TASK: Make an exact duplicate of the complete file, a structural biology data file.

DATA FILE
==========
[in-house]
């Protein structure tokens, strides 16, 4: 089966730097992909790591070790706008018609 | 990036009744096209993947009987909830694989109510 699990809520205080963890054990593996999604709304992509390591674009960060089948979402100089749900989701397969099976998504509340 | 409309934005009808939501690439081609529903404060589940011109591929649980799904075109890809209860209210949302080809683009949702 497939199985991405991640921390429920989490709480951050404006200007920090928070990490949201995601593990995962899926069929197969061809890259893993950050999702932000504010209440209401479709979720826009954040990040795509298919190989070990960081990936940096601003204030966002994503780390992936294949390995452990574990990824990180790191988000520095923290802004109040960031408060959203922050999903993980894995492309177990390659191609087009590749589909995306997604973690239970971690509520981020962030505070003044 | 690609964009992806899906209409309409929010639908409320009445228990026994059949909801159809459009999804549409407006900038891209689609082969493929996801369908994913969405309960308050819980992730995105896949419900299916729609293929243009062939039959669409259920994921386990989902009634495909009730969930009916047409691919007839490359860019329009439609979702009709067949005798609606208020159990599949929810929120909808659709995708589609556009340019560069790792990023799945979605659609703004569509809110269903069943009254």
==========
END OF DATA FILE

[in-house]
């Protein structure tokens, strides 16, 4: 089966730097992909790591070790706008018609 | 990036009744096209993947009987909830694989109510 699990809520205080963890054990593996999604709304992509390591674009960060089948979402100089749900989701397969099976998504509340 | 409309934005009808939501690439081609529903404060589940011109591929649980799904075109890809209860209210949302080809683009949702 497939199985991405991640921390429920989490709480951050404006200007920090928070990490949201995601593990995962899926069929197969061809890259893993950050999702932000504010209440209401479709979720826009954040990040795509298919190989070990960081990936940096601003204030966002994503780390992936294949390995452990574990990824990180790191988000520095923290802004109040960031408060959203922050999903993980894995492309177990390659191609087009590749589909995306997604973690239970971690509520981020962030505070003044 | 690609964009992806899906209409309409929010639908409320009445228990026994059949909801159809459009999804549409407006900038891209689609082969493929996801369908994913969405309960308050819980992730995105896949419900299916729609293929243009062939039959669409259920994921386990989902009634495909009730969930009916047409691919007839490359860019329009439609979702009709067949005798609606208020159990599949929810929120909808659709995708589609556009340019560069790792990023799945979605659609703004569509809110269903069943009254």